Wisconsin attack on pro-life group: no arrests or suspects; Molotov cocktails used
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Authorities in Madison, Wisconsin, say no arrests have been made in connection with the weekend arson attack on the office of a prominent abortion opposition party.
Madison Police Chief Sean Burns said investigators had collected “multiple” pieces of evidence from the scene of the Wisconsin Family Action attack and returned the items to federal authorities. He said two Molotov cocktails involved in the attack were also found.
“As much as we want to be able to resolve this case today, the forensic process will definitely take time,” he said during an update of the investigation on Monday. “While we wait, we’re combing the area and searching for digital evidence.”
Wisconsin anti-abortion group targets Molotov cocktail fire
Authorities said the attack took place around 8am on Sunday. Burns said a pedestrian on the way to the airport saw flames from the office building. The fire was extinguished within five minutes.
Julian Appling, president of Wisconsin Family Action, previously told Gadget Clock that two windows were smashed inside the group’s office and Molotov cocktails were thrown, including an explosion that burned furniture and books inside the office and smashed glass around the house.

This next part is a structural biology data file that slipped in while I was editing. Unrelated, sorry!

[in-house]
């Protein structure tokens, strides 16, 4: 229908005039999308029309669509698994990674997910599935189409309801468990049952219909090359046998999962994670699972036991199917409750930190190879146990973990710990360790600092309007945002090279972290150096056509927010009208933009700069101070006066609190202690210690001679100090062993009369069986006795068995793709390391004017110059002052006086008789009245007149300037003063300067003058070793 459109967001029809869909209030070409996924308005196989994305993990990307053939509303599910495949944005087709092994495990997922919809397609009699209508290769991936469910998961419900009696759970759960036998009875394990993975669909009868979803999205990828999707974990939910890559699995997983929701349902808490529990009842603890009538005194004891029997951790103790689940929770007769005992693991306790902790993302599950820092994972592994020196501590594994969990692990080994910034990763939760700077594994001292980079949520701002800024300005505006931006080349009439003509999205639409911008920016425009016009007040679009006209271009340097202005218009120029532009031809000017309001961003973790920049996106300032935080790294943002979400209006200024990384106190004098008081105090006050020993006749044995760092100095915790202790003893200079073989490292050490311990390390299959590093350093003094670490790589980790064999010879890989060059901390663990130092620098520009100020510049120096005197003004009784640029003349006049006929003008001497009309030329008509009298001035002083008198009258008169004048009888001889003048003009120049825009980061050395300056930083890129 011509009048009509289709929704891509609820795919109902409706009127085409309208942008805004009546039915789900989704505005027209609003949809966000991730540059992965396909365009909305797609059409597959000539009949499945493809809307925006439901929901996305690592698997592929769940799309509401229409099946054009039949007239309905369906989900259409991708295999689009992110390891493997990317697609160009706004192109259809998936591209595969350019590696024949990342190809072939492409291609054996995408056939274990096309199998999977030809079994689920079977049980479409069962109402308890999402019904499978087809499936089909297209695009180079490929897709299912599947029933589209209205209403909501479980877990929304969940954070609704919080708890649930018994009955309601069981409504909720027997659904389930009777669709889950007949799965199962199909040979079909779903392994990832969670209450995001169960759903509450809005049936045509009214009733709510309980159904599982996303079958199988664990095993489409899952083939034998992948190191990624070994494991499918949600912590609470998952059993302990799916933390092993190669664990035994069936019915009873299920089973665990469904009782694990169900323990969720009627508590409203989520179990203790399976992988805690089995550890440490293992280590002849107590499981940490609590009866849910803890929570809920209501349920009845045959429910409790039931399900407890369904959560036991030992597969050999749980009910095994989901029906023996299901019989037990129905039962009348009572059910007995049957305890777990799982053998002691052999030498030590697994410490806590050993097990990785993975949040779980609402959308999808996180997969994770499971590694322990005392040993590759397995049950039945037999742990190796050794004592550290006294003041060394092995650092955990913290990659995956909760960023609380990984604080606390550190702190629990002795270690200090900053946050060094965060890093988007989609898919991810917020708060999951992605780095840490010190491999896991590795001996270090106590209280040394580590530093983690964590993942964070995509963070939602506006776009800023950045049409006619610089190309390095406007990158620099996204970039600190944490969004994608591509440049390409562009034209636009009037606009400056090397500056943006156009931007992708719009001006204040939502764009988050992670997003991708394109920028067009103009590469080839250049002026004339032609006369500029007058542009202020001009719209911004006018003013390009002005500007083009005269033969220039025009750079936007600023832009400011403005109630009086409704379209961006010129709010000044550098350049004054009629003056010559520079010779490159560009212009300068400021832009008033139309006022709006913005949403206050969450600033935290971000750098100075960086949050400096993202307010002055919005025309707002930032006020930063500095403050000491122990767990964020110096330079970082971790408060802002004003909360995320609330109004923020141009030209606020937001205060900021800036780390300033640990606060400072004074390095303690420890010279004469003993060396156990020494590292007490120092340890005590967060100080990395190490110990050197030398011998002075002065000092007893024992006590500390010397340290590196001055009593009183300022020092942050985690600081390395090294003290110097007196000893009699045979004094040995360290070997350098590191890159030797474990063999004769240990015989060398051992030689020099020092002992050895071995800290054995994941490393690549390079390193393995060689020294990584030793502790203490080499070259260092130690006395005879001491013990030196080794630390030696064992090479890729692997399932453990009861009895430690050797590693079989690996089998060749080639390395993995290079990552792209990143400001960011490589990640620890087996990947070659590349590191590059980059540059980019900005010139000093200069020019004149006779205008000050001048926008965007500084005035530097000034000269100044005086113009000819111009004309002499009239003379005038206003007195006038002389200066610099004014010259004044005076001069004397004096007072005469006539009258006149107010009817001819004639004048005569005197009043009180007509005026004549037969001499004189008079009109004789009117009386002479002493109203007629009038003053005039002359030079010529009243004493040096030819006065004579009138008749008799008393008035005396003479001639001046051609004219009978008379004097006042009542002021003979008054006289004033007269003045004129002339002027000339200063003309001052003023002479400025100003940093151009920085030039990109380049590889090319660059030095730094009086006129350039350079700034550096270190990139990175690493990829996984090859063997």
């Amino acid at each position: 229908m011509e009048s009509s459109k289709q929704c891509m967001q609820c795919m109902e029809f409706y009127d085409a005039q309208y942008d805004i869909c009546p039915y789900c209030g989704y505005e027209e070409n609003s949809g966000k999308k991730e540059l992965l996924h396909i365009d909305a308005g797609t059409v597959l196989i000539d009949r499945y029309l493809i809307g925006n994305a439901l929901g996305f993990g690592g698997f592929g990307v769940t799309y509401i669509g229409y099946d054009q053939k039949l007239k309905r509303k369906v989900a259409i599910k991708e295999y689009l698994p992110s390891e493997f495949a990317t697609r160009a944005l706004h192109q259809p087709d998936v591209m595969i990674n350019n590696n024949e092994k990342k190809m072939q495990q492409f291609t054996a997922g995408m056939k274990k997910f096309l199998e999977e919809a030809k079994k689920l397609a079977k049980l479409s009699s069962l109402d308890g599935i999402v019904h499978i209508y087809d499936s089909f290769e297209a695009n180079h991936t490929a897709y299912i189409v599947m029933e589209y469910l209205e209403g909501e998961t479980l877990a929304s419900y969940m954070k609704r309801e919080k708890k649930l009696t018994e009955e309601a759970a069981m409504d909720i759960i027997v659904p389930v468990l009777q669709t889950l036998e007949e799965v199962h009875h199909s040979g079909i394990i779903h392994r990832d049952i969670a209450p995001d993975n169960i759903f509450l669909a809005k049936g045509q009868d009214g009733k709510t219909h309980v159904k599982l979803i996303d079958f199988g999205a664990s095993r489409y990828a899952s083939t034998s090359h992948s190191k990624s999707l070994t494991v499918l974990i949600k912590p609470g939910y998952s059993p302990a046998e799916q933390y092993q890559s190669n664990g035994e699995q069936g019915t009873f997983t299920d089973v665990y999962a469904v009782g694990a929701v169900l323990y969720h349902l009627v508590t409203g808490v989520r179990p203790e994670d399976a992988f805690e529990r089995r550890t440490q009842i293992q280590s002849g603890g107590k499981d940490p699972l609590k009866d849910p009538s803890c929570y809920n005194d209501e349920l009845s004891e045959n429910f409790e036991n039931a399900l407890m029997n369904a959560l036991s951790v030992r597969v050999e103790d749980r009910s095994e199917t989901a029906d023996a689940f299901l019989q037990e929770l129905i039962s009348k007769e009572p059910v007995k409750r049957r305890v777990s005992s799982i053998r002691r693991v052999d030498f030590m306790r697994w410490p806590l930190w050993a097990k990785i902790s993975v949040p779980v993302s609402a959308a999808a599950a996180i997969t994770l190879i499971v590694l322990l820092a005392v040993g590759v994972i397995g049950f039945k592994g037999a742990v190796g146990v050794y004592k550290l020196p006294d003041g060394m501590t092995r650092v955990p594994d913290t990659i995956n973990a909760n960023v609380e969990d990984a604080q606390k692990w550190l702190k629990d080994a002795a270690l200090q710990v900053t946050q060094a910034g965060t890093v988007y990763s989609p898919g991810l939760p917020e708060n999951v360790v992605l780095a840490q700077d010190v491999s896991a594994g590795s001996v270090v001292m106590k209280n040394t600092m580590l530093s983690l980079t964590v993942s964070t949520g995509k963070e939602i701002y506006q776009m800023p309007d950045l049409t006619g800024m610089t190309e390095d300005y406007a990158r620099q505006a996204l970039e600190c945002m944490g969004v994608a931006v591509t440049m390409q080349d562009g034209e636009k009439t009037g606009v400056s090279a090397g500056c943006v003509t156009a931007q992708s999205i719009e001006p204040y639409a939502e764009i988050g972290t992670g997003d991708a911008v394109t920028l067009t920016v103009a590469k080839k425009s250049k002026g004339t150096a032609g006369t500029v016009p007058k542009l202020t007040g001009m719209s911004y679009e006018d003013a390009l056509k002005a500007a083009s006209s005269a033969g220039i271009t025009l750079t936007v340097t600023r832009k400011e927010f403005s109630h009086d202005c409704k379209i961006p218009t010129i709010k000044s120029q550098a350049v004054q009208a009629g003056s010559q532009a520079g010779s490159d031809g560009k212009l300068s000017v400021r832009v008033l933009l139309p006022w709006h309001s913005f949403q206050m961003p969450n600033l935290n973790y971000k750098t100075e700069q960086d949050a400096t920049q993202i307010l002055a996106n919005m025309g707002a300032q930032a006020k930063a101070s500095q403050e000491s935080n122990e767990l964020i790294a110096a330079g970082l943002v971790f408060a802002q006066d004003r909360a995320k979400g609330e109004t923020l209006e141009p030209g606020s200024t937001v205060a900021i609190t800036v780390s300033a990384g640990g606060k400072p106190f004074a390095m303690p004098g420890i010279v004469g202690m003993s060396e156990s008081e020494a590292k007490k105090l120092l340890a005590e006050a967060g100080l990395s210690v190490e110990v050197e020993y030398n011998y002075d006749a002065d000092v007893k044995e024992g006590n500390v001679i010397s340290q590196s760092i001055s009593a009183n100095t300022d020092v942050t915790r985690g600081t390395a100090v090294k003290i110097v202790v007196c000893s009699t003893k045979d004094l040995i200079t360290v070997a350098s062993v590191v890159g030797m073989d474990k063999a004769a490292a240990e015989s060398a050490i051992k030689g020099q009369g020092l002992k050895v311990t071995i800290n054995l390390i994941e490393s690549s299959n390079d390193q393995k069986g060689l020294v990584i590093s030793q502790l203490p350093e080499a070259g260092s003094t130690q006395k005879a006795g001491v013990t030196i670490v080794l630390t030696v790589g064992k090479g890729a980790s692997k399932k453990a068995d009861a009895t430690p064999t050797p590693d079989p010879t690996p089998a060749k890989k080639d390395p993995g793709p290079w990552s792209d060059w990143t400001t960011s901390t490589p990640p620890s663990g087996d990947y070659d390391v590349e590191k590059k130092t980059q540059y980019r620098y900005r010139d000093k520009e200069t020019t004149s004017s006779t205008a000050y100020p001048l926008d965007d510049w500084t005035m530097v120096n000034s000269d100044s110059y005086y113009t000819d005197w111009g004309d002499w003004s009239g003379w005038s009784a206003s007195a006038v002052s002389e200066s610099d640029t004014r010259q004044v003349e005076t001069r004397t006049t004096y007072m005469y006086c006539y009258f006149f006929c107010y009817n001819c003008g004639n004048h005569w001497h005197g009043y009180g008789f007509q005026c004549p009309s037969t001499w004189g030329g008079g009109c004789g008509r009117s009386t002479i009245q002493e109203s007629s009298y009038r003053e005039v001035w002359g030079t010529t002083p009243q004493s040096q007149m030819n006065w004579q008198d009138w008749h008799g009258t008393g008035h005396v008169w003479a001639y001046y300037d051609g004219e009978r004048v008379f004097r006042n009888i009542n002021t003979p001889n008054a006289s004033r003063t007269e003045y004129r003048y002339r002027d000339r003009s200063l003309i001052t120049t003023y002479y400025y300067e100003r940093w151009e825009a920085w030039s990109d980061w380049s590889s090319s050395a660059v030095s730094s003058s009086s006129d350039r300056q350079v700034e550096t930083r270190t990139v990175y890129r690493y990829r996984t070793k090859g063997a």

No one was working when the fire broke out.
On an exterior wall, a message left in spray paint read: “If abortion isn’t safe, neither are you.” Appleing said what was not seen in the initial photos and videos from the scene was a symbol of anarchy and another wall tagged with the number 1312, meaning to stand for the phrase, “All police b ———.”
Madison police said a Molotov cocktail was thrown at the Wisconsin Family Action Office but failed to burn. They said the fire was set later.
The attack comes days after a draft Supreme Court opinion was leaked, saying the court could soon overturn Landmark Rowe v. Wade’s decision, which legalized abortion nationwide.
“We’re looking at it from a lens, it’s a First Amendment protected right,” said Robert Payne, assistant special agent in charge, FBI, Milwaukee. “People have their say. And when we violate it, and we use criminal activity or violence in that nature, the FBI and our federal authorities will look into it for all federal law to investigate.”
Daniel Wallace of Gadget Clock contributed to this report.
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